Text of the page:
Lunigiana, the northern peninsular of Tuscany, is nestled between the Appennini and Apuane Alp mountain ranges following the river bed of the Magra that separates Liguria from Emilia Romagna. Known as the “Undiscovered Tuscany”, Lunigiana is relatively untouched by tourism or heavy industry making it nature lovers’ perfect holiday destination. Lunigiana, literally translated as “earth of the moon”, takes its name from the ancient Etruscan city of Luni, a Roman settlement founded in 677 BC. The region historically served as a passageway for pilgrims between the rest of Europe and Rome (Via Francigena) and was fought over between the Malaspina and the Medici families leaving its landscape dominated by medieval castles with tower watchposts, fortified stone walled hill top hamlets, baroque villas and palaces with XVII/XVII century frescos and ancient churches. Nature provides Lunigiana its greatest attractions from trekking paths through the Tuscan / Emilian Apennine National Park (www.appenninopark.it/parco.asp ), skiing at Zum Zeri or at the Cerreto Pass (used for the World Skiing Championships) or the thermal springs and caves at Equi Termi. Lunigiana is also renowned for its farmhouse cuisine that takes the freshest ingredients from its nature, namely chestnut flour, mushrooms, natural herbs (Torta D’erbi), fresh ricotta and other cheeses, DOP (Protection of Origination) honey and lamb (Zeri). During the summer months, almost every town and village will host a sagre (festival) dedicated to different and many traditional gastronomy of the region.
Pontremoli: This castle town is magically set on the confluence of the River Magre and Verde and acts as the northern gate to Lunigiana. Characterised by its many stone bridges (from which it takes its name, literally translated as “ponte tremulus” or “trembling bridges”) and cobbled narrow streets winding onto its piazzas and up to its northern gate, “Porta Parma” and the Castello del Piagnaro which hosts the Museum of the Statue Stele, ancient stone carvings from the settlements of Luni dating back to 3400BC. Pontremoli hosts the Premio Bancarella Literary Festival each year in the middle of July and the medieval festival of “Medievale” at the end of July as well as normal market days every Wednesday and Saturday mornings of the year and antique and artesian markets on the first and third Sunday morning of each month.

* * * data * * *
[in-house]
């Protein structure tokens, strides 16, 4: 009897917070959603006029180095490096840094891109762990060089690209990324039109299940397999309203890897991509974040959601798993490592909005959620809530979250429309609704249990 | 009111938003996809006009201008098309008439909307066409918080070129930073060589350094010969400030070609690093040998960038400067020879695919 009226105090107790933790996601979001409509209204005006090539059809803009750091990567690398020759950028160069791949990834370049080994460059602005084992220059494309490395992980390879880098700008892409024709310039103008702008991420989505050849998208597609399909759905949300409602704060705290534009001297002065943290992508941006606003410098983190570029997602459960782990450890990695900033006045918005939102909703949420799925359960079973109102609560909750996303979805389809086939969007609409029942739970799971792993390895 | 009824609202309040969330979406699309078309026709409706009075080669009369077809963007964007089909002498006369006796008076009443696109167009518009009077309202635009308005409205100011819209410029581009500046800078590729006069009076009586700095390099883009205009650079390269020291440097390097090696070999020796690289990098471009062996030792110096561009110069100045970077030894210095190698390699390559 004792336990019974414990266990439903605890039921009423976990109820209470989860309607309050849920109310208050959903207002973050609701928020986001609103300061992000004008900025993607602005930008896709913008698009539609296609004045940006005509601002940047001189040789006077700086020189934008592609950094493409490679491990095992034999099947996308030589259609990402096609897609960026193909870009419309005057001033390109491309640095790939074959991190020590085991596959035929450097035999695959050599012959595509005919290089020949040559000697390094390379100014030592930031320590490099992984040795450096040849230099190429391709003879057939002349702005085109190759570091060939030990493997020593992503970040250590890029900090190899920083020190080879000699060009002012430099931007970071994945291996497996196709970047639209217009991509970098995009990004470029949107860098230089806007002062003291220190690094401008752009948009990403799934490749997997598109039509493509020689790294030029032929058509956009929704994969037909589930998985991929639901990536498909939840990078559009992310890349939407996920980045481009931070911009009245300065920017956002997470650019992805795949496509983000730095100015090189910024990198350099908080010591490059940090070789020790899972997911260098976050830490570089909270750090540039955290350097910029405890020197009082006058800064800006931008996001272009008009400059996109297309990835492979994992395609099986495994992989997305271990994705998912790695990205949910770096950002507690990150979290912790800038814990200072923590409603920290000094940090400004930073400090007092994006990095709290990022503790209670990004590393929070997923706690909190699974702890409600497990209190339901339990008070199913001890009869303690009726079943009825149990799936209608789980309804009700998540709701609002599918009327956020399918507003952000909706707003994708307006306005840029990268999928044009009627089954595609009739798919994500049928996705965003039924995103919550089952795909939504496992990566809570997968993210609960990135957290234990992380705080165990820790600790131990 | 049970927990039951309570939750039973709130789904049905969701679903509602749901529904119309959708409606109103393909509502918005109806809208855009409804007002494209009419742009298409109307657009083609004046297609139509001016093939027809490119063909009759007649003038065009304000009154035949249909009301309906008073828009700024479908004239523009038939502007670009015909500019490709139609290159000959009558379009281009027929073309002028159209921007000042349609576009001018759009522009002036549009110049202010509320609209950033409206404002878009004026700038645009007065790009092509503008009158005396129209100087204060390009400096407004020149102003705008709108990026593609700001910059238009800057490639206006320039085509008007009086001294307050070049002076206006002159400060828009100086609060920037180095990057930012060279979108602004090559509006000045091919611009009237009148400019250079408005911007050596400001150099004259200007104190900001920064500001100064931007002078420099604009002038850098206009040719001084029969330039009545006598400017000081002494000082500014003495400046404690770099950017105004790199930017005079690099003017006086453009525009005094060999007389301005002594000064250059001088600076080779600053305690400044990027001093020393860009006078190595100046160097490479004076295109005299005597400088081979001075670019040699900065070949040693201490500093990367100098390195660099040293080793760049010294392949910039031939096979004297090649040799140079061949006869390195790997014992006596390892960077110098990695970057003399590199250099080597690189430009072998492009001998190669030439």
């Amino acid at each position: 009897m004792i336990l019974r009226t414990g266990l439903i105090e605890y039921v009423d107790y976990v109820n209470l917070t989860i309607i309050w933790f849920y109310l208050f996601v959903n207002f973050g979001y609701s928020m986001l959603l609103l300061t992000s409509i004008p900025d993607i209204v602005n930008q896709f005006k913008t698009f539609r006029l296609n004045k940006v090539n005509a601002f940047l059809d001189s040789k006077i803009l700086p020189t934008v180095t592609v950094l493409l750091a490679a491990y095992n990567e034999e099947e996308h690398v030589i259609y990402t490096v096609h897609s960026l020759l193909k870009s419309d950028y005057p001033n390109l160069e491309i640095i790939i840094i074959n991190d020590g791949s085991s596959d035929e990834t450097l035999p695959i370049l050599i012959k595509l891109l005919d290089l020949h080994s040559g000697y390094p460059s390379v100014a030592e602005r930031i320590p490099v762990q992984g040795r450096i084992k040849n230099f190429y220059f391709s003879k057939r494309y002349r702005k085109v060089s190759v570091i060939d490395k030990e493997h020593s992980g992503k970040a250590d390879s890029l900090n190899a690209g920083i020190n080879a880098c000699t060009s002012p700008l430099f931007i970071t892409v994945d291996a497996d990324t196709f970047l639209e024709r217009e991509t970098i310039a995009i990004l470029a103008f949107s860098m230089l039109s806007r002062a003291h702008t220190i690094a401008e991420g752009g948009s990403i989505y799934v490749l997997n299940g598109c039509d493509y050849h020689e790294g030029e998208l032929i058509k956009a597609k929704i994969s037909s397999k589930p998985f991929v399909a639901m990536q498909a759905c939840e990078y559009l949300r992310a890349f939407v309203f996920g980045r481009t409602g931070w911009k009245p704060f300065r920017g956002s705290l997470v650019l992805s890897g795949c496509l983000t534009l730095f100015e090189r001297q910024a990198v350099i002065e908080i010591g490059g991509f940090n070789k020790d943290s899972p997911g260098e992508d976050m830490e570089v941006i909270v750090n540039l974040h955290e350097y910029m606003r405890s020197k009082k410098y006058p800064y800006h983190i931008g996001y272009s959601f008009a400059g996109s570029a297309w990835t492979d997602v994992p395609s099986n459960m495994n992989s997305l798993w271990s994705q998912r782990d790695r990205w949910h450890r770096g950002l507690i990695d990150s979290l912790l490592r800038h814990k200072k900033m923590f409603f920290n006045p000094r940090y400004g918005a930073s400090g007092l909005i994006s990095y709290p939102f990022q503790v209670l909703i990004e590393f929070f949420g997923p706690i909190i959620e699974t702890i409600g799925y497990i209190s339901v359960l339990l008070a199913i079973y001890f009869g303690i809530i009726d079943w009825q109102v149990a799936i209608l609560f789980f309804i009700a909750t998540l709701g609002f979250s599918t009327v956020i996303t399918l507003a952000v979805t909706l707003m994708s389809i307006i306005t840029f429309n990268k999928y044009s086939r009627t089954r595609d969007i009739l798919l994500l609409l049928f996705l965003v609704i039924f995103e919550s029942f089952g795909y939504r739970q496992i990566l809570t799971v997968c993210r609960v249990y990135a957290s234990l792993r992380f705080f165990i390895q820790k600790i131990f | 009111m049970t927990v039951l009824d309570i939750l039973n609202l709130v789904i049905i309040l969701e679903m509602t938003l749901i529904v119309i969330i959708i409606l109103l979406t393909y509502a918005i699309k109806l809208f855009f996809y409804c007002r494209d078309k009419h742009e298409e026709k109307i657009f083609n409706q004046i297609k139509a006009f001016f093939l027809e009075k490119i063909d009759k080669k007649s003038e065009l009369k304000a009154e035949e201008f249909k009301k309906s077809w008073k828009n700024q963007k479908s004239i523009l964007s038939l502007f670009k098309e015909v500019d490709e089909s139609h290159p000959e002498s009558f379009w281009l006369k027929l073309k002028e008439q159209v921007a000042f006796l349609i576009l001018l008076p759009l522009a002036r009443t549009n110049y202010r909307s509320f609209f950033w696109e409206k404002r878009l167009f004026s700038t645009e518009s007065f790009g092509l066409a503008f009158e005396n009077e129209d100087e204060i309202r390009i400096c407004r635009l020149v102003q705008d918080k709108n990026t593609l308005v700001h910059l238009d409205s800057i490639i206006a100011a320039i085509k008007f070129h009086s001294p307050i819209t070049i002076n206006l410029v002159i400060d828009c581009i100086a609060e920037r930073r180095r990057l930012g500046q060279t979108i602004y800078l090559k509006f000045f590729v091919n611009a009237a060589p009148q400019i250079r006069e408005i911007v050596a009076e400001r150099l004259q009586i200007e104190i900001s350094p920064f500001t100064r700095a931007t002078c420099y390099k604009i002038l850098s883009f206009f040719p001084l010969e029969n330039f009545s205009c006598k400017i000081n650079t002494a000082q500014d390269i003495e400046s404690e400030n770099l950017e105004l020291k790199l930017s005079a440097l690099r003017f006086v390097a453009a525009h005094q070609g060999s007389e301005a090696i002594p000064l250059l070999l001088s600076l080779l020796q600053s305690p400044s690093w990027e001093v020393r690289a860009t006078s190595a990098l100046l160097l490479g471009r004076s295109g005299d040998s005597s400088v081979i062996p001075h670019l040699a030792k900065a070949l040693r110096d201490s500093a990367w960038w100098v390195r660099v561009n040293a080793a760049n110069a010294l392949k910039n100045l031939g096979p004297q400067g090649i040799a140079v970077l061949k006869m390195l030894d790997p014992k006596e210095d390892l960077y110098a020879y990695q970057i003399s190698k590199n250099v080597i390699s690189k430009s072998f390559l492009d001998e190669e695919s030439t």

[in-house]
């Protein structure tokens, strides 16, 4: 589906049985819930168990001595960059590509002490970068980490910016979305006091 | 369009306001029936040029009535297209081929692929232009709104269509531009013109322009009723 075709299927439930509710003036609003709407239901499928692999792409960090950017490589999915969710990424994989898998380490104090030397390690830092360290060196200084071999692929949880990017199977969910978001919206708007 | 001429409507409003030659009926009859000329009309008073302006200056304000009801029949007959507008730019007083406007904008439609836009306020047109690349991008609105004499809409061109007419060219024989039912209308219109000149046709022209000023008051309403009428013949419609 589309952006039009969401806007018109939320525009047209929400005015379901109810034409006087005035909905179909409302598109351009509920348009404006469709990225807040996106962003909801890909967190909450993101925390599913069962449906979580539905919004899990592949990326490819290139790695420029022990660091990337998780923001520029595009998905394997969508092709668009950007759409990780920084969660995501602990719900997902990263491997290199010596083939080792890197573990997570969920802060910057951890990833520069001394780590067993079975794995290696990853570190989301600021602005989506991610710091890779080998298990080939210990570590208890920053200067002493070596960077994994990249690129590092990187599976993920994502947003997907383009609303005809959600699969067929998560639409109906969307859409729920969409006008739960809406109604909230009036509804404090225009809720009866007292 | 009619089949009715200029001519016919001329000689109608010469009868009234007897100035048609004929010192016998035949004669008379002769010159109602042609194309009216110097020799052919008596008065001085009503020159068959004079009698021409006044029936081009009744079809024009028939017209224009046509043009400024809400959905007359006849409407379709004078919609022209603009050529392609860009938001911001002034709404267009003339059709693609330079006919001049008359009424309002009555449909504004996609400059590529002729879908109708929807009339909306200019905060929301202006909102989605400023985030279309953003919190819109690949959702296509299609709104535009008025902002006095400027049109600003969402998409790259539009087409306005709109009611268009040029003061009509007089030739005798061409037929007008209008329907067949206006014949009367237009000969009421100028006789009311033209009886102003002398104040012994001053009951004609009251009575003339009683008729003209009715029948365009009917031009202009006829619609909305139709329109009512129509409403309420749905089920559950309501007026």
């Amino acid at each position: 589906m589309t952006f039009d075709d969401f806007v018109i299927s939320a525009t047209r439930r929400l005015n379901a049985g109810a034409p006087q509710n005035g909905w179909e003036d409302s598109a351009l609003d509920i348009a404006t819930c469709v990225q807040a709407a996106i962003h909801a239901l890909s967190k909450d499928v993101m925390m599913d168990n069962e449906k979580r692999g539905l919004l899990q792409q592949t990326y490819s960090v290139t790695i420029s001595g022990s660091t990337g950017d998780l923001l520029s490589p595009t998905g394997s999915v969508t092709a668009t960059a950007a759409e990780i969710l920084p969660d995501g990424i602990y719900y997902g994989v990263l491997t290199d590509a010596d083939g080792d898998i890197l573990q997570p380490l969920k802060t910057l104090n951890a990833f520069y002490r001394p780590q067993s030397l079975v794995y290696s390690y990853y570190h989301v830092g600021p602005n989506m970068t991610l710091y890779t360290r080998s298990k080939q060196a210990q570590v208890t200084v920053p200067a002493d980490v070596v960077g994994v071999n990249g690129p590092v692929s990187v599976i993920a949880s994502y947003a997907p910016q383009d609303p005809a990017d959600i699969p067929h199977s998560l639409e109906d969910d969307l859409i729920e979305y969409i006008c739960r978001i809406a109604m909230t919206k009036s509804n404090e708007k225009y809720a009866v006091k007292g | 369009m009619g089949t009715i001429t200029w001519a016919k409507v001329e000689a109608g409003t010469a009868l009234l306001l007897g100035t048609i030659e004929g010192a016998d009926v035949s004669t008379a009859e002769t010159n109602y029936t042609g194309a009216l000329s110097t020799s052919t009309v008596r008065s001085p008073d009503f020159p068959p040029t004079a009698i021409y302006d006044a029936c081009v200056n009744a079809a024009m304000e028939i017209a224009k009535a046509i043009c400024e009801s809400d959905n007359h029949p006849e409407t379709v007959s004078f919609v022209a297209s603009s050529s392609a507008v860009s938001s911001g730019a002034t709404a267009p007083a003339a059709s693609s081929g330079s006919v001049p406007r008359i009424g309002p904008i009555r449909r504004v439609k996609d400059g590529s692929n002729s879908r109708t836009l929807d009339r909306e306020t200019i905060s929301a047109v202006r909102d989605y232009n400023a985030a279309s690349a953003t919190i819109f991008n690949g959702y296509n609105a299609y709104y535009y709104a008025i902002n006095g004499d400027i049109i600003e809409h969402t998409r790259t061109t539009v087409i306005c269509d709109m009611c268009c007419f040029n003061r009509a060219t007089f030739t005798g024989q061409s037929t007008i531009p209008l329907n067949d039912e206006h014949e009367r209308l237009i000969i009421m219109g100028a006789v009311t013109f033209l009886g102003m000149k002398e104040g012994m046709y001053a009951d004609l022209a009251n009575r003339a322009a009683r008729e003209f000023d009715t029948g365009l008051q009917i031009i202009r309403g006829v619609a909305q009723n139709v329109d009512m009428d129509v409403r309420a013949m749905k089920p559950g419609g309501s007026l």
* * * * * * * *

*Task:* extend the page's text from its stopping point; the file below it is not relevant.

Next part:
Fivizzano is the widest village of Lunigiana. It extends from the Appenines to the Apuan Alps. The numerous valleys, of the torrents Rosaro, Mommio and Lucido meet all the course of the Aulella. In the zone it is possible to admire great landscapes, from hills to mountains with a mild climate.
Considered the Florence of Lunigiana, Fivizzano has always been an important center. Castles, churches and noble palaces show it. Fivizzano gave itself to the Medici family in the XV century and remained in their possession until the come of the Lorena. The walls of Fivizzano were erected for order of Cosimo de’ Medici in 1540, while the baroque font of the main square was constructed from Cosimo III in 1683. Beyond the walls, the village of the Verrucola where the castle of the Verrucola lies, erected from Spinetta Malaspina the Great. Fivizzano gave birth to Jacopo from Fivizzano, one of the first printer.
Every summer in July, the “Disfida degli arceri di terra e di corte” fill with people the medieval village. Nearby, we can visit the Romanesque churc of Saint Paul of Vendaso, the village of Soliera with the sanctuary of the Madonna of the Necks, the villages of Gragnola with the castle and Vinca. Moreover, the Botanical Garden of the Frignoli and the village of Sassalbo.
Filattiera is a fortified hilltop settlement of Byzantine origin, dominated by its castle tower, church and medieval piazza. Its name comes from the Byzantine term “Fulacterion: meaning “watch tower” thereby signifying its strategic position as an enemy watch post. At the bottom of the hill, its parish church, the Romanic Church of Sorano, Logarghena and the local church, La Chiesa di San Giovanni Battista.Twice a year, the church hosts a procession of the cross with band music along the road leading to Tarasco.
Both Bagnone and Magrate are hill top settlements dominated by their Malaspina castles. The Malgrate castle was built in 1355 and has been recently restored. Based on a rock above the river, Bagnone has several watermills and was historically fought over for its strategic position on the crossroads between the Appennines and Lucca/Bolano. Just outside Bagnone, there is another village worth visiting with its eleventh century castle, Castiglione del Terziere which has also been perfectly restored.